The best engineers are 10x better than an average engineer. Like a one man army, they deliver more value, faster, by themselves, than a team of junior engineers combined.
But how could that be? Isn’t more always better?
In my time as an engineering lead at Netflix and Amazon, I’ve worked with both new grad interns all the way up to principal engineers (L7 and above at Amazon) and I can attest that 10x engineers do exist. I can also confidently say they aren’t typing 10x faster or working 10x the hours or writing 10x more code. In fact, 10x engineers might type at half the speed, work half the amount, and spend more time DELETING code rather than writing it.
The difference between the best engineers and junior engineers boils down to an issue of mindset. They use the right tools, ask the right questions, and know how to prioritize. Skills that have little to do with coding that even non-technical people can develop.
What separates the best engineers from the average ones are (surprisingly) the non-technical skills.
In this article, I discuss 3 common mistakes junior engineers make, and how a senior engineer would tackle the same problem differently — leading to vastly different results.
Not investigating tooling enough
Abraham Lincoln once said “If I had 8 hours to chop a tree, I’d spend 7 sharpening my axe.”
A junior engineer will spend 8 hours chopping with a dull axe. The senior engineer spends an hour picking the right chainsaw.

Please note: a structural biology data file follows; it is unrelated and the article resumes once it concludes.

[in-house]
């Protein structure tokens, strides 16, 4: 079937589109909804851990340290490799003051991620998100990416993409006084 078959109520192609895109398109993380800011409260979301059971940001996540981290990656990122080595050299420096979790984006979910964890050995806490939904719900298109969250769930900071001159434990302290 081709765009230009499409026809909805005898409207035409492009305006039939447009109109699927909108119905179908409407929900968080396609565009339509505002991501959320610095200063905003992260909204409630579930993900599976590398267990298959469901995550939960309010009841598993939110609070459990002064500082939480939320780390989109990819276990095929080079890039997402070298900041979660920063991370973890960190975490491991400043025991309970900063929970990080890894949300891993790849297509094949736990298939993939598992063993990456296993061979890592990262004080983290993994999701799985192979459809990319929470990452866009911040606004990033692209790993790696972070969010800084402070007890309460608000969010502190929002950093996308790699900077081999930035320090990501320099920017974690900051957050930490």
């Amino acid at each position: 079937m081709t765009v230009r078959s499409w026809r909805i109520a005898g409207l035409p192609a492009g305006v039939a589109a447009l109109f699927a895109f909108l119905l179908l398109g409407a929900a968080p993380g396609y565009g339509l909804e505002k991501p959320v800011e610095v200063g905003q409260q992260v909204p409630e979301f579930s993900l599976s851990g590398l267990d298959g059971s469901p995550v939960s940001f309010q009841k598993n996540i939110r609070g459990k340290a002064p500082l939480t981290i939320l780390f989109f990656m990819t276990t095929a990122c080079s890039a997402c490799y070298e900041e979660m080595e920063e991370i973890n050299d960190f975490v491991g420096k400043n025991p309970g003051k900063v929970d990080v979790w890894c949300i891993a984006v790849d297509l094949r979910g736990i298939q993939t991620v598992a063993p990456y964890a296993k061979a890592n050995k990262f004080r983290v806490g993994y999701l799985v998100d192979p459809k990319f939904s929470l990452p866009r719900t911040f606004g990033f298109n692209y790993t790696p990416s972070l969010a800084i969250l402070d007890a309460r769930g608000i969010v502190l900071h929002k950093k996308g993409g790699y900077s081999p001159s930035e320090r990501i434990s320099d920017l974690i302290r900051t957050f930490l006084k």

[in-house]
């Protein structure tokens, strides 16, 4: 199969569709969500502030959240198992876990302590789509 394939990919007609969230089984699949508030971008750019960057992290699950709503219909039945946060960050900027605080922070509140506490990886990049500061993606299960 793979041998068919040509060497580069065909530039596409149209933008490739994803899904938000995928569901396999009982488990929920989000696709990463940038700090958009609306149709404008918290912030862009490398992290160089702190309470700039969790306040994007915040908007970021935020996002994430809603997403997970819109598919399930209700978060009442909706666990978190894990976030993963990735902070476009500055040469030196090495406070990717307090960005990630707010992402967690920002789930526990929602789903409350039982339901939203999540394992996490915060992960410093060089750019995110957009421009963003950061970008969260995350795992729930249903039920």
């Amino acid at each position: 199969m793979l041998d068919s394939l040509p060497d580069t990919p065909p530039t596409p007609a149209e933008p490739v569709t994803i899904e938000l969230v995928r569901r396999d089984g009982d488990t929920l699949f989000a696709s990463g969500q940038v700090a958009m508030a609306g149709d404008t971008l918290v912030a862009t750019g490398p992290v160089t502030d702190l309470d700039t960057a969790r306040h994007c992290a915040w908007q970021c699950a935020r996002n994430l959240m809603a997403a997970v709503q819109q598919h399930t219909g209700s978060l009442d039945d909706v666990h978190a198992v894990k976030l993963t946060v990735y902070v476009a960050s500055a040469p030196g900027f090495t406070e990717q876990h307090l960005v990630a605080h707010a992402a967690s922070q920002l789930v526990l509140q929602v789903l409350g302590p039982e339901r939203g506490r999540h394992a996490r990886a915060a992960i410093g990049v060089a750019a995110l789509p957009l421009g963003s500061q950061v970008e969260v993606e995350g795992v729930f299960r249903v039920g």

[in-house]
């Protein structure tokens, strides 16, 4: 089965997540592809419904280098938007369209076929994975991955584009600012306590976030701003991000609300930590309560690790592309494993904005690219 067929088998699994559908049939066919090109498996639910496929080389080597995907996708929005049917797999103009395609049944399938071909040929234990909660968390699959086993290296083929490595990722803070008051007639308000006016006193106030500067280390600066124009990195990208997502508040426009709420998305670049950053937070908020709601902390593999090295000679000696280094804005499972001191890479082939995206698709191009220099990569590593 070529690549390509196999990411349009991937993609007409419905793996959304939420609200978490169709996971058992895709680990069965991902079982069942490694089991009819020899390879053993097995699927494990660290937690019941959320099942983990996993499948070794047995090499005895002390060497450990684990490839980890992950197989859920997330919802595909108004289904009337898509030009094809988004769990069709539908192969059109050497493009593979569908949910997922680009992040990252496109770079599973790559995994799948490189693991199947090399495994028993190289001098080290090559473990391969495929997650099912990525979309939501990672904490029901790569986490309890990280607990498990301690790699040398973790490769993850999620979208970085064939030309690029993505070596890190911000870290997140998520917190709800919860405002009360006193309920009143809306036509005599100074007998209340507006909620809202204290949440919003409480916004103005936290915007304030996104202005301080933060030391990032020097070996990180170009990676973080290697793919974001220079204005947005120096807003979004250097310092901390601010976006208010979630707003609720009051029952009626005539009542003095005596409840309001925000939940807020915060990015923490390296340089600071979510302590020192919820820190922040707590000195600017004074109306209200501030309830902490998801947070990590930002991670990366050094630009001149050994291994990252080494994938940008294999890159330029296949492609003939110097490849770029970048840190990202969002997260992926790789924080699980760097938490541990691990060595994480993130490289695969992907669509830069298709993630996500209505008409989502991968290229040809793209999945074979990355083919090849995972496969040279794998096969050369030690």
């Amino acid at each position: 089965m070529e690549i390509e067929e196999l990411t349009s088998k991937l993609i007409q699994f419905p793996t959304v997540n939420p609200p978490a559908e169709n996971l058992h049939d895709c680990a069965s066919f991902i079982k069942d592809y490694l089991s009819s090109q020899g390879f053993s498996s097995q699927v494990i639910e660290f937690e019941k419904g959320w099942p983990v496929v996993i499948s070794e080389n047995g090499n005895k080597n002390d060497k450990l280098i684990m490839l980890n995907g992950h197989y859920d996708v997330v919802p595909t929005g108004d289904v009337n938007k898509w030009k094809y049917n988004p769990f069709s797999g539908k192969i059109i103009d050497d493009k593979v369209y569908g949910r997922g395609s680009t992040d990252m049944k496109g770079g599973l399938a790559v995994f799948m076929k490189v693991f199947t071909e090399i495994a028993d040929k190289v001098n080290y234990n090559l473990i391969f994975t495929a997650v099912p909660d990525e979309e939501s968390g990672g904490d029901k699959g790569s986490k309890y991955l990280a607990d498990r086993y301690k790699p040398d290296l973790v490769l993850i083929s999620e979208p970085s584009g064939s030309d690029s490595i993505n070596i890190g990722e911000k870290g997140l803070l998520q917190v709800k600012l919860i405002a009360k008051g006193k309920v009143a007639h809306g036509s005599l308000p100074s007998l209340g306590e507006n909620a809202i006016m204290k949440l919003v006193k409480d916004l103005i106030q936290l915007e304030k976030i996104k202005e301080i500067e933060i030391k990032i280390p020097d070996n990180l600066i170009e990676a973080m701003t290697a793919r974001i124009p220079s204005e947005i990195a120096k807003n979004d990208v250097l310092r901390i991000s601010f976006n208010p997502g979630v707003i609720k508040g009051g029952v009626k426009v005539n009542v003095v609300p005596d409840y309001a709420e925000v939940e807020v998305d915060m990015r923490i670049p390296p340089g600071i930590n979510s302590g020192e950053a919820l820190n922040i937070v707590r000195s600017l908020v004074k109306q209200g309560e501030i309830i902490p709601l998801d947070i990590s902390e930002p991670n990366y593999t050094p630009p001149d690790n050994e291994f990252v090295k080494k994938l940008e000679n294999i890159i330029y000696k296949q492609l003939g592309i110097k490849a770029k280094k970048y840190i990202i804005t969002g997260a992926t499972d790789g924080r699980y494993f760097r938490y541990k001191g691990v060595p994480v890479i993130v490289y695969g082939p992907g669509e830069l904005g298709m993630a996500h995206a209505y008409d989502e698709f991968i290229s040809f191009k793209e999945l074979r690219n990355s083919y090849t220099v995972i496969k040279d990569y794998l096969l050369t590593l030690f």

And 5 minutes cutting the tree.
A common mistake I see junior engineers make is that they dive head-first into coding. They stick with only the tools they know, and try to fit it for every situation.
If an average engineer only knew how to use a hammer, they would also use it to dig a hole.🙄
They spend almost no time looking into other alternatives — or whether it’s possible to do the job writing 0 code at all!
Using the right tool is the difference between laboring for weeks, and finishing a task in 10 minutes. That’s where the 10x difference accrues.
Not asking for help
This is a really simple one that’s easy to fix, but has caused so much wasted time that I have to mention it.
Some junior engineers have this misconception that a senior engineer is like a lone genius. If they keep at the problem, they’ll eventually get a solution.
But this is a rather naive way of thinking. A lot of times the difference is that they were missing context — information that they couldn’t possibly deduce themselves.
So instead of just asking for help, they stew over the code base, looking at the same lines of code over and over, when a 5 minute question to a teammate would have resolved the issue instantly!
A less experienced engineer who knows how to ask for help will always beat a more talented engineer who never asks for help.
Not delivering business value
10x engineers are investors first and foremost.
They understand that their work is an investment — and the payoff of their investment has to vastly outweigh the cost of the time spent. They understand opportunity cost: time spent building one feature means time not spent building another feature.
Engineers must weigh opportunity costs — “Of all the features you could build — is this feature the best use of your time?”
They understand that code is a means to an end — a business end. And if they can achieve their goal with no code, even better! It’s less work to write, and less code to maintain — a win-win situation.
It’s this math that leads to a 10x engineer. If a junior engineer spends 2 hours working on a complex feature that doesn’t increase revenue, but a senior engineer spends 1 hour on a simple copy change that 5x’s the revenue, we get a 10x improvement in productivity:
Credits : https://bit.ly/3wHTGnk